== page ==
Monday, May 18, 2015

Roosting Owls in Metro Park

Just a VERY short note.  By now this should be past news; anyway, if you have 30 minutes free and are close to the Metropolitan Natural Park in Panama City, be sure to visit Los Caobos trail (behind the bonsai shop).  A trio of roosting Black-and-White Owls has remained for several days in the same place, virtually ignoring hikers, birders and photographers.  I found two of them last weekend... immutable as ever.
Black-and-White Owls
Finding owls as their day roost is always a treat, especially if it is as beautiful and attractive as this species. So, what are you waiting for?

Tuesday, May 12, 2015

Lifer next door

When many people participate in a massive birding event, as last Global Big Day, it is inevitable that some rare or exotic species will be reported.  While reviewing the Panama numbers (620 species, so far!), I noticed three rare species reported for the Canal Area and Panama City that were potential life birds for me.  One of them was reported very close to my home, in the exposed mudflats of Panama Viejo.  So, taking advantage of my lunch time, I grab my bins and camera and headed that way.  The first thing I noticed was the huge number of migrant Short-billed Dowitchers and Black-bellied Plovers.
Short-billed Dowitchers 
Black-bellied Plovers
I was interested in the peeps that use these mudflats, but most of them were far away following the retiring tide.  Not enough with that, it started to rain and I had to seek refuge in my car several times due to the short showers that prevented me to review thoroughly the flocks.  Well, at least I found the continuing American White Pelican mixed in with the Brown Pelicans (can you find it?).
Brown and American White Pelicans
During one of those moments waiting inside the car facing the mudflats, I noticed a small flock of peeps approaching from the mangrove island.  I hurried to check them.  Initially, nothing out of the ordinary.  Then, one of the peeps caught my attention.  The flock included both Western and Semipalmated Sandpipers... but one of them looked "wrong".
A Western/Semipalmated Sandpiper and a...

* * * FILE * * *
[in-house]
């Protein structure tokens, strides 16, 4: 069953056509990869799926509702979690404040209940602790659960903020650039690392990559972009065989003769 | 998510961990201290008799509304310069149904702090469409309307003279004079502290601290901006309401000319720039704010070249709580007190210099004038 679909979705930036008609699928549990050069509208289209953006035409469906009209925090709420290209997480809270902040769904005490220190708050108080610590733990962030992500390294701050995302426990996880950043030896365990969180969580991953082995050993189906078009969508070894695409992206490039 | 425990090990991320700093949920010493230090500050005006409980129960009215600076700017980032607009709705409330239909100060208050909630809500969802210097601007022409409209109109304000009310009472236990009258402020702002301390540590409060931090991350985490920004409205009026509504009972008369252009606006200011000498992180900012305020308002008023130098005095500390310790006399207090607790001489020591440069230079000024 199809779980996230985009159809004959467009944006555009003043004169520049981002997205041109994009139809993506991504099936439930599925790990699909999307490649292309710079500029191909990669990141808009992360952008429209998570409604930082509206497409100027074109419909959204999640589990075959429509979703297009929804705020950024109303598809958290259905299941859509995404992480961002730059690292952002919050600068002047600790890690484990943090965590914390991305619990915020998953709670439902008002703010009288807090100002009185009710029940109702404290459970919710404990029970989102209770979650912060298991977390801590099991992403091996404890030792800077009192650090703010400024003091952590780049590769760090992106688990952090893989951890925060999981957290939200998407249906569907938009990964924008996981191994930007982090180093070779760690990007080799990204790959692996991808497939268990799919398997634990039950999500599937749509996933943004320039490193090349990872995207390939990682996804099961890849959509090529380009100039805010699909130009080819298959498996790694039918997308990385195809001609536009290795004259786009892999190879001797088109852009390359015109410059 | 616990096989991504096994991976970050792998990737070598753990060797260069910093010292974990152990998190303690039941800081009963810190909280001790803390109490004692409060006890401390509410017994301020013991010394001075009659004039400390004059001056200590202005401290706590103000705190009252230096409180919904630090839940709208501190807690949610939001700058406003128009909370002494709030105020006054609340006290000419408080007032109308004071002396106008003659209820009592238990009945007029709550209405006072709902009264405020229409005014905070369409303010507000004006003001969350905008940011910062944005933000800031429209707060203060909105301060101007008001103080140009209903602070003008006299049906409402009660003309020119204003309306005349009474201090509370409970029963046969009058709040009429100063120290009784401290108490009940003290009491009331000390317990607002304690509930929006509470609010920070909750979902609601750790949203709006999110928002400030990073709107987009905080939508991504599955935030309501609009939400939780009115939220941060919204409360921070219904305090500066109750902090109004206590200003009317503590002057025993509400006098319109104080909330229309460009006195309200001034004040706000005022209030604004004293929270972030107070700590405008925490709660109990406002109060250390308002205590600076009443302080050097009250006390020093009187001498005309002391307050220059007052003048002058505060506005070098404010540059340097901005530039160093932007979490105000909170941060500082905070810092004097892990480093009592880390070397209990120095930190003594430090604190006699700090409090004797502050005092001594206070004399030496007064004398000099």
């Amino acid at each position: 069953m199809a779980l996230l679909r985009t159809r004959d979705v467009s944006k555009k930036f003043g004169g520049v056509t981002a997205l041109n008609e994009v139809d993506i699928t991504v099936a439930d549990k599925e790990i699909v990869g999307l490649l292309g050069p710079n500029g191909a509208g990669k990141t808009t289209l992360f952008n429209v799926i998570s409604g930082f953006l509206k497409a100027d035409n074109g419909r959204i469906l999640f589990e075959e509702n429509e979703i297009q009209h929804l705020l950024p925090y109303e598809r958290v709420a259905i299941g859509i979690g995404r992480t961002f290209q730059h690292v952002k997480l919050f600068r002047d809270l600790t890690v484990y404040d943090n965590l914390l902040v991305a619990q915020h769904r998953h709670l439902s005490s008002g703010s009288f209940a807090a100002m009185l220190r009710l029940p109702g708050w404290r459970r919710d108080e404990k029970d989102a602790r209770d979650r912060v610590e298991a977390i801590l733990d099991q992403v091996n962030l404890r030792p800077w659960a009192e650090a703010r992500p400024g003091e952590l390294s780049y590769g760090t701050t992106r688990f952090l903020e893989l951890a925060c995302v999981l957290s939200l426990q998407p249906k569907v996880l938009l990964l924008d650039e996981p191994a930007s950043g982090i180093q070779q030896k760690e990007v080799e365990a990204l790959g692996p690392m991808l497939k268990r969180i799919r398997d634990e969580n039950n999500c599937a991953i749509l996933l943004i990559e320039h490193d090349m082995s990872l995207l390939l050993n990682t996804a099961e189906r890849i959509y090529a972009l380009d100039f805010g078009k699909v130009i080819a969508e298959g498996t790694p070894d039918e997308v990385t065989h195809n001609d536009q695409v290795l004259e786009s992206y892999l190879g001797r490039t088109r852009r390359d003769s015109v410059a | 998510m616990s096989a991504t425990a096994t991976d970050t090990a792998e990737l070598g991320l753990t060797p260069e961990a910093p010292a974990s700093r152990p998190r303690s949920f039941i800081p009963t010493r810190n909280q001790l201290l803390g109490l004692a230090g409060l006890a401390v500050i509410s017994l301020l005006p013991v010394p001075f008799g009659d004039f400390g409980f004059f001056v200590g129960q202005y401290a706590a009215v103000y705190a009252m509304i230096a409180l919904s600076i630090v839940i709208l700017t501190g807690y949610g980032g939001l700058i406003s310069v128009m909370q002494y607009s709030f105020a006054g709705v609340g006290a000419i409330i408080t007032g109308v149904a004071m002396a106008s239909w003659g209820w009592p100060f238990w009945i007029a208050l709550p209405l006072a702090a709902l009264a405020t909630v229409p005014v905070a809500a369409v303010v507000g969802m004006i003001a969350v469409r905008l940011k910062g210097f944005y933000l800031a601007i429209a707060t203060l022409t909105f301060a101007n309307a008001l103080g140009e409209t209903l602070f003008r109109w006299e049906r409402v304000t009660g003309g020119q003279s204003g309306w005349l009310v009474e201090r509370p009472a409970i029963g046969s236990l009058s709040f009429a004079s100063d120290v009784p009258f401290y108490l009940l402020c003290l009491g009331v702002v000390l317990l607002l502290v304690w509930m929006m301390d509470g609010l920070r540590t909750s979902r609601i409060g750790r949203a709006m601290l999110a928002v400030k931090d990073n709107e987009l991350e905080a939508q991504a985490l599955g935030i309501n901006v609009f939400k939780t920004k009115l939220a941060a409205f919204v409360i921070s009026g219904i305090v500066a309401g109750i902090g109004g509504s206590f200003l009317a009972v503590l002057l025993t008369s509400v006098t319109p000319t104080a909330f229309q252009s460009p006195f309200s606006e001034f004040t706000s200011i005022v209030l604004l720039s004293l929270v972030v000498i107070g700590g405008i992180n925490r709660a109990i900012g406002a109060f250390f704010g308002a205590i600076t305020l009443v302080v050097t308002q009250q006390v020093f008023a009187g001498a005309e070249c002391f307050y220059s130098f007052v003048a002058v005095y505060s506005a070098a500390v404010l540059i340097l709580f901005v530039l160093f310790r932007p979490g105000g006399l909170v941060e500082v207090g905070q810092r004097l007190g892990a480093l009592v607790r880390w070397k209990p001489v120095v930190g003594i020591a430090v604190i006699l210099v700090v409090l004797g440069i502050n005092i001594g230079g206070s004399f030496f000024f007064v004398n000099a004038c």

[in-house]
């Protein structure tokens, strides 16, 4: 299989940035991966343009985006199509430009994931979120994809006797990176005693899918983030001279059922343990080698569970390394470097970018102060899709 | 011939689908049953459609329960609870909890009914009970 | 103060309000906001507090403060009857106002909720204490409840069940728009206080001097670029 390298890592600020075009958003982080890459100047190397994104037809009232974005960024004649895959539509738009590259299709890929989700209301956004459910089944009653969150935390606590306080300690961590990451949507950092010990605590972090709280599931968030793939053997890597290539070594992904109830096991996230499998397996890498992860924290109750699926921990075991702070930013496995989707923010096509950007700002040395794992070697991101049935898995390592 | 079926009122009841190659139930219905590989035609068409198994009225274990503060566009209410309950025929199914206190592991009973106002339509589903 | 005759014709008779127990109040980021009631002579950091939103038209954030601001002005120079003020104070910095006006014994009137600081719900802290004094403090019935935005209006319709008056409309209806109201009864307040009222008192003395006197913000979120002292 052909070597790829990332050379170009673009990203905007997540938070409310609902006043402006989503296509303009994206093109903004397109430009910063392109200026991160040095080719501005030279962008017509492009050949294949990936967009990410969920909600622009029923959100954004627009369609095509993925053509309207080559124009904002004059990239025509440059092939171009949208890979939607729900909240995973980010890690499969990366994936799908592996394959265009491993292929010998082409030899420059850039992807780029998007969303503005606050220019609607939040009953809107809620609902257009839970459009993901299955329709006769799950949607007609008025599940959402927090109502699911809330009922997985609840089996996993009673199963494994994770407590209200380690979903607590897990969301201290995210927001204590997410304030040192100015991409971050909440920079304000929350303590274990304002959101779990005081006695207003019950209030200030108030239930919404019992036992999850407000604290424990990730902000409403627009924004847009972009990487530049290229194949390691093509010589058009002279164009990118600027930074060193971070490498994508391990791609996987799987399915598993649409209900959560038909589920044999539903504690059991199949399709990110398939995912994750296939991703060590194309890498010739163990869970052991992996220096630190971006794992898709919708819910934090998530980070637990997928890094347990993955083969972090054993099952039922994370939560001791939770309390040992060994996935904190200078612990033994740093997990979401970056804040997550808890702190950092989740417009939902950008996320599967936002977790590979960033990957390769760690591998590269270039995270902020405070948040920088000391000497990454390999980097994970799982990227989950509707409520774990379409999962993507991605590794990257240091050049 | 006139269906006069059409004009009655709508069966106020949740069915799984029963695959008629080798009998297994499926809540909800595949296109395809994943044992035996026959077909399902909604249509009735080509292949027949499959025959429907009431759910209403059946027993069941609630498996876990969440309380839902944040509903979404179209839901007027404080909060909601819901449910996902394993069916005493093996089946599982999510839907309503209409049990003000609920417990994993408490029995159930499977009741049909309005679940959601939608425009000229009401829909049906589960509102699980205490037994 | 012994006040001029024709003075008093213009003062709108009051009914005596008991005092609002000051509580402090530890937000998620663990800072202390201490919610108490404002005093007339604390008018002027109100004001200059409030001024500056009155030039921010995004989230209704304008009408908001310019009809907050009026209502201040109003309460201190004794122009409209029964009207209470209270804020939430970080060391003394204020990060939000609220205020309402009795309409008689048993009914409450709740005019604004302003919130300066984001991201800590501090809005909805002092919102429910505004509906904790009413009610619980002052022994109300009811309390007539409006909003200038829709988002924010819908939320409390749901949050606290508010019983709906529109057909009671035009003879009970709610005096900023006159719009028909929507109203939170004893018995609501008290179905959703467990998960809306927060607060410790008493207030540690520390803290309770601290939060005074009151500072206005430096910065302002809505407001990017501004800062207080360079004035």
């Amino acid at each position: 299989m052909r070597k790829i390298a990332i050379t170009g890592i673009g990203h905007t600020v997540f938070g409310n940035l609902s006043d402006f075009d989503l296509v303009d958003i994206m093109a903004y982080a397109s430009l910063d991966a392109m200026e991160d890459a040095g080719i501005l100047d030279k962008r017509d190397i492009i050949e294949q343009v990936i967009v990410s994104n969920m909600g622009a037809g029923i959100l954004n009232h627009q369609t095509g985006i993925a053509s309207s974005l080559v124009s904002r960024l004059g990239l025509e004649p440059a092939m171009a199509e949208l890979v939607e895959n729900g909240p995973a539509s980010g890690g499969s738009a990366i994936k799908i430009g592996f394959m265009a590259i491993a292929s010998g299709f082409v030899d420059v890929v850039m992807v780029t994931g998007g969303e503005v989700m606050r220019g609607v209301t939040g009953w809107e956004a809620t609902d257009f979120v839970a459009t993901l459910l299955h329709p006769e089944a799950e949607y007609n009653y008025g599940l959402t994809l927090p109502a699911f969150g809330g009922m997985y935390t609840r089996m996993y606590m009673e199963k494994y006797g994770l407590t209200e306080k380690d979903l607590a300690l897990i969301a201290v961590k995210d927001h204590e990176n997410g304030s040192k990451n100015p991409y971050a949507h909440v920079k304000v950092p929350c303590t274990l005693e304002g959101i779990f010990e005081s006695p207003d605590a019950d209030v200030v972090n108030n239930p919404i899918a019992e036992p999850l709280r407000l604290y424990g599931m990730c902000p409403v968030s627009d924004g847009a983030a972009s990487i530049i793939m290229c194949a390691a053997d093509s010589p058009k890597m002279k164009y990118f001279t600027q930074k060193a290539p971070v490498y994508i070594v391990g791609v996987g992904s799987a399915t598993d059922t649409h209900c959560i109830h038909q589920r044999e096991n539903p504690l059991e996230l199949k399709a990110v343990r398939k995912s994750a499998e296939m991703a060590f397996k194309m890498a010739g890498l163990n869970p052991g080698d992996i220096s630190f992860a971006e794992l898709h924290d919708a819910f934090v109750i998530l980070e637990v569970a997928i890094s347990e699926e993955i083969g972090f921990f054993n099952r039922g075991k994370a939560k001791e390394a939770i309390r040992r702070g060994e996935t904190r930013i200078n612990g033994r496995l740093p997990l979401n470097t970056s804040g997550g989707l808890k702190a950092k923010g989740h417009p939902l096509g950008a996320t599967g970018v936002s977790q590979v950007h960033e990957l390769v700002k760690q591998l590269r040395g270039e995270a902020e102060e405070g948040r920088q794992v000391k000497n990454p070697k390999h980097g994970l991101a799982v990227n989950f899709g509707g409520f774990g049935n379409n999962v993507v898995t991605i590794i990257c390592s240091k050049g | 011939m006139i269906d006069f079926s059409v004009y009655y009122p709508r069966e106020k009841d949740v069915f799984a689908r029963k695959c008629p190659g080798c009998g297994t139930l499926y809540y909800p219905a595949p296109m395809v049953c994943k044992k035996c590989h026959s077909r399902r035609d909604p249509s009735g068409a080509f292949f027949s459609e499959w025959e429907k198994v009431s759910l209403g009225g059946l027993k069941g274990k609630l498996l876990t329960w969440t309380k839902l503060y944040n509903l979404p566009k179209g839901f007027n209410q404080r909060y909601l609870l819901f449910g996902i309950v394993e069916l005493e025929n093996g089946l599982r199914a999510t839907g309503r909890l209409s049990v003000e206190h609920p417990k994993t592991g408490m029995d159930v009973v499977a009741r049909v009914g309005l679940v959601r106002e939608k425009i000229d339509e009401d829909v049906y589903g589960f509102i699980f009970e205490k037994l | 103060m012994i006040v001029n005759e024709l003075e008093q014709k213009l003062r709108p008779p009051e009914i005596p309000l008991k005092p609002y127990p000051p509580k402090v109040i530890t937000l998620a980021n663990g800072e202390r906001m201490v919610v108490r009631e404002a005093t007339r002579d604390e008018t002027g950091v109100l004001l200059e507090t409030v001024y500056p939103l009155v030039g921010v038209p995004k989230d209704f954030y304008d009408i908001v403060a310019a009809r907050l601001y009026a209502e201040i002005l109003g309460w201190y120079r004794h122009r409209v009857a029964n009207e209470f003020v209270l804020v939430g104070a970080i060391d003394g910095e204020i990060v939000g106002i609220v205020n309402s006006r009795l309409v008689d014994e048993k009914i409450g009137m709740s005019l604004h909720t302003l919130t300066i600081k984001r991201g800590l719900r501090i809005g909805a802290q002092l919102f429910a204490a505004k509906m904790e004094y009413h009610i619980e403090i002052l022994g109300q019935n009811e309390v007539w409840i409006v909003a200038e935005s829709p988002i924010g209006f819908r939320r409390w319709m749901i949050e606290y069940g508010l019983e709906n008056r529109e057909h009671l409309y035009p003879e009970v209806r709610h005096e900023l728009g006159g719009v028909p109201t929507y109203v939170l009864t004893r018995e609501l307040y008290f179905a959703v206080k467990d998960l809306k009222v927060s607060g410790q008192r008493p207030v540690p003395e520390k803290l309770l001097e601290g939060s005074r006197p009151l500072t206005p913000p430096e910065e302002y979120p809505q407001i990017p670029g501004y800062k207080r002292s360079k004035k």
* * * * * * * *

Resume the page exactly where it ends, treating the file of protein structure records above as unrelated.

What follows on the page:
The birds flew closer and I was able to relocate the bird, this time it was close enough to confirm my initial suspicion: a White-rumped Sandpiper!!!
White-rumped Sandpiper
Notice the slender profile due to its long wings and the more angled position while feeding compared to the other peeps.  I also noticed that the wing tips crossed each other after passing the end of the tail and the finely streaked breast and flanks.  I know these are awful photos... but it is a rare passage migrant in Panama, and a lifer for me (did I mention that already?).  The flock only stayed for less than 5 minutes in front of the Visitors Center before flying away.  When leaving, I managed some last shots of my lifer:
White-rumped Sandpiper
White-rumped Sandpiper
Any doubt?

Monday, May 11, 2015

Our Global Big Day

Last May 9th was held the Cornell Lab's Global Big Day around the world, and Panama was not the exception.  In fact, Cornell's Team Sapsucker did its big day in our country, with amazing results.  Of course, my wife and I participated in this great event, and instead of choosing a route along the Canal Area and Panama City (aiming to a probable list of more than 200 birds), we decided to mobilize towards the interior of the country to begin our count in the foothills of Coclé province.  We stayed at some lovely cabins the previous day above the town of El Cope, where we finalized the details for the big day.
That's Gloriela "finalizing the details"
The alarm went off at 3:30 am.  We hardly sleep last night thinking about the day that awaited us.  As we loaded the car, we heard the distinctive nasal call of a Common Nighthawk above us, making it our first species for the day!  Our plan was to drive the dirt road all the way to the General de Division Omar Torrijos Herrera National Park, best known as El Cope NP (as you can see it has the longest name for a national park in Panama), and spent one to two hours owling; however, our car was unable to climb a slippery slope almost one mile before the park entrance (then we learned that day that no one could climb the slope), so we had to walk upslope in the dark, reaching the park entrance short before sunrise (I took the next photo later, with better light of course).
The place was foggy, dark and windy... and we heard few species during the dawn chorus (and no owls).  We waited a while to walk the trails inside the park... it was too dark to see anything, so we birded by ear...  I was in charge of the identification issues, bird photography and driving; Gloriela, of annotating the species, individuals, effort data and non-bird photography.  For no apparent reason, we called our team "The Penguin Squad" (yes, I know, we were only two of us... but it sounds cool).
The foothill forests of this national park are the most beautiful in Panama, and are the extreme eastern end of the range of several western species, like Chiriquí Quail-Dove and Black-breasted Wood-Quail (both heard at dawn).  Other species are more widespread, like Black Guan, Purplish-backed Quail-Dove, Pale-vented Thrush and Yellow-throated Chlorospingus, among others.
A shy Black Guan
Purplish-backed Quail-Dove